Henni Alftan, “Reminder” (2017), acquired by Mike Steib from Karma gallery via Artsy PHOTO COURTESY OF KARMA GALLERY VIA ARTSY
Henni Alftan, “Reminder” (2017), acquired by Mike Steib from Karma gallery via Artsy

What sort of innovation is up next for Artsy? First and foremost is great supply. Artsy has 1 million works of art by the 100,000 most in-demand artists from top galleries in over 100 countries. And we are constantly getting more great supply. We have a new collection now called the Trove, which is super in-demand artworks, hard to get your hands on, that we’ve worked with our gallery partners to make available on Artsy—and available for instant purchase. We sold a Julie Mehretu piece for $6.5 million two weeks ago to support the Art for Justice Fund. People used to think of Artsy as a place you’d go to spend $1,000, $5,000 or $10,000. We now have the full range. We have had people buy art on Artsy at the click of a button in the hundreds of thousands and millions of dollars now with increasing regularity. So first and foremost, getting great, amazing supply. Second is giving those insights that help the buyer feel really comfortable when she purchases a work of art. The secondary market sales and performance for earlier-career artists are where I like to focus my energy. And finally, I’ll tell you... I’m easy to find online. If anyone wants to buy art and doesn’t know where to start, I tell them to slide into my DMs. We have a team at Artsy that works with collectors who need help getting started, and we will get them taken care of.













Artsy CEO Mike Steib On How He's Changing The Art World

July 22, 2021 by By Phebe Wahl

Crack open a bottle of wine and slide into his DMs—Hamptonite and Artsy CEO Mike Steib is on a mission to help grow your collection and expand the all-too-often exclusive art world by arming buyers with better information and access.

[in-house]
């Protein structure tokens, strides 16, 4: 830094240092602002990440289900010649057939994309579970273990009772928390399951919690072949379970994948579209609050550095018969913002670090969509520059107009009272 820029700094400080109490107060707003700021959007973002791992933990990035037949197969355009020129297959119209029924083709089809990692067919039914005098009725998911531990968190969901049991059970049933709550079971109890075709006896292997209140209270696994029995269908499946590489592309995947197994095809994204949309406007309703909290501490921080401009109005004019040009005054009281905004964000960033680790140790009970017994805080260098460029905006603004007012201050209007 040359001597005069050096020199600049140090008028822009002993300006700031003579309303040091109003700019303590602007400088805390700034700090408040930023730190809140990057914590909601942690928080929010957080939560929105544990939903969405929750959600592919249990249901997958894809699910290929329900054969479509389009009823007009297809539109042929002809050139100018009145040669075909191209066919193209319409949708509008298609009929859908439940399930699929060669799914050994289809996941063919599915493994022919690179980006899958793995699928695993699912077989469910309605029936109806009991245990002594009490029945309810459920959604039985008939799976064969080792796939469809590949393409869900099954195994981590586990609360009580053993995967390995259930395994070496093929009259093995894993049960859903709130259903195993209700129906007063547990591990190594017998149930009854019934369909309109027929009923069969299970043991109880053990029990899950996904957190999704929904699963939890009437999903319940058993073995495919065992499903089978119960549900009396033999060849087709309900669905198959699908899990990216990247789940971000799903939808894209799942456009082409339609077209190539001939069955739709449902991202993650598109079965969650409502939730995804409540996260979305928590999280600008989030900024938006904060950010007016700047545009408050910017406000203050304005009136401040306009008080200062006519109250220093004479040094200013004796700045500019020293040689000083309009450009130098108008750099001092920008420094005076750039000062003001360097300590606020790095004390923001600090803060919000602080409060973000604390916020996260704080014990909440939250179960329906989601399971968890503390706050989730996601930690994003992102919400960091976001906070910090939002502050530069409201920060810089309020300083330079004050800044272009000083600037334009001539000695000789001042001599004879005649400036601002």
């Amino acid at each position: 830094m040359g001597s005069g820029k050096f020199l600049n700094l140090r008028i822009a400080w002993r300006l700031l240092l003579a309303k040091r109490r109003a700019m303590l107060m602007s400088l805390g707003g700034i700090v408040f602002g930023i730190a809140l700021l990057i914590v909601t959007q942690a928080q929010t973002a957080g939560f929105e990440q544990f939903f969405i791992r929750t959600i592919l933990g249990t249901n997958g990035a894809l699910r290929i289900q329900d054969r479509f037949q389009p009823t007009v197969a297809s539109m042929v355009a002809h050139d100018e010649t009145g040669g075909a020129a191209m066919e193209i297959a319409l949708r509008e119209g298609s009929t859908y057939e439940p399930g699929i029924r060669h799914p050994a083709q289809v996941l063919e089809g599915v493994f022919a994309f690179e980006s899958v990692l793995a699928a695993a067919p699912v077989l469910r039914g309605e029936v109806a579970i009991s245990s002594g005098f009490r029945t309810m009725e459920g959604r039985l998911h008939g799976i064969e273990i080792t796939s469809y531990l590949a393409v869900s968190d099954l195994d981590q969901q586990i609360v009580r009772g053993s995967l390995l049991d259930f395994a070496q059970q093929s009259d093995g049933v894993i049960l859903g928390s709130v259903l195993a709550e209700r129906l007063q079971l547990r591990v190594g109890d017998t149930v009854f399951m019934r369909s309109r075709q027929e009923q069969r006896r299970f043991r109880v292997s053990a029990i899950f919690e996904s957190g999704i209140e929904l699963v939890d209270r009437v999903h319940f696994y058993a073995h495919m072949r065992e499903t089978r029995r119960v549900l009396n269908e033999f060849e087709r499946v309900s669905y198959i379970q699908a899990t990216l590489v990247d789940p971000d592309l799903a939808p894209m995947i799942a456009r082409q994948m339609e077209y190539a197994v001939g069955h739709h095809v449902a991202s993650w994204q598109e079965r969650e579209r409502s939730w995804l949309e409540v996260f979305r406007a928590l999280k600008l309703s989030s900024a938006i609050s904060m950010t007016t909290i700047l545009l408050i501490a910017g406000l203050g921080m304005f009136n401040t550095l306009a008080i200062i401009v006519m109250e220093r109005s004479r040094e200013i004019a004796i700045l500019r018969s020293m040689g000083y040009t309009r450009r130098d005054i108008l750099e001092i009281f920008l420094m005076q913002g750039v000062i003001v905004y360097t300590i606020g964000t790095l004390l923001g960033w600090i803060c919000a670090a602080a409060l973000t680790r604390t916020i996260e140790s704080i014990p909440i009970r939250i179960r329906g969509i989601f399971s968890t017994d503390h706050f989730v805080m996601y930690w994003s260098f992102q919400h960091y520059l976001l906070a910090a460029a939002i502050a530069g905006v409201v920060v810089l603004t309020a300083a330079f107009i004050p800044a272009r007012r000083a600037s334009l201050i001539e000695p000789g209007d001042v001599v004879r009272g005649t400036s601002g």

Julie Mehretu, “Dissident Score” (2019- 2021, ink and acrylic on canvas), sold for $6.5 million on Artsy, setting a new record for the artist at auction JULIE MEHERTU PHOTO COURTESY OF THE ARTIST AND MARIAN GOODMAN GALLERY, © JULIE MEHERTU, PHOTO BY TOM POWEL IMAGING
Julie Mehretu, “Dissident Score” (2019- 2021, ink and acrylic on canvas), sold for $6.5 million on Artsy, setting a new record for the artist at auction

How did you end up at Artsy and making the transition to the art world? Over the course of my career, I’ve worked in media and technology. I was a consultant early on and spent the most formative years at Google prior to going off to be the CEO of a company called XO Group. One of the consistent themes throughout my career is that I’ve worked really hard to use technology to connect more people and make it easier for people to discover or do something that they’ll really love. When I was at Google, we were trying to open up television advertising to small businesses. It’s really hard for a small business to advertise on TV today. We built a marketplace where you could get creative made for an ad right through your computer for a few hundred dollars. It was a way to help level the playing field between large companies and smaller businesses. [At XO Group] we had an industry where 80% of people had to do the work of planning the wedding themselves. Only 20% of brides or grooms in America could afford a wedding planner. So we invested years and tons and tons of resources into building what was essentially a personal wedding planner, in your pocket in an app 100% for free. And we took all of this expertise, and all of these connections, to vendors that were the exclusive purview of wedding planners. We democratized it and gave it to everyone. We sold the company in 2018 for just under a billion dollars, and it was a nice combination of all the team’s hard work. I was looking for something like that to do next— something where there’s an industry that can be made better for everyone sort of on all sides by technology. [Artsy founder Carter Cleveland] is a buddy of mine. Artsy was looking for succession in the new CEO.

Sojourner Truth Parsons, “Mother of Citrus” (2017), In the collection of Mike Steib, offered on Artsy through galleries Various Small Fires and Downs & Ross. SOJOURNER TRUTH PARSONS PHOTO COURTESY OF DOWNS & ROSS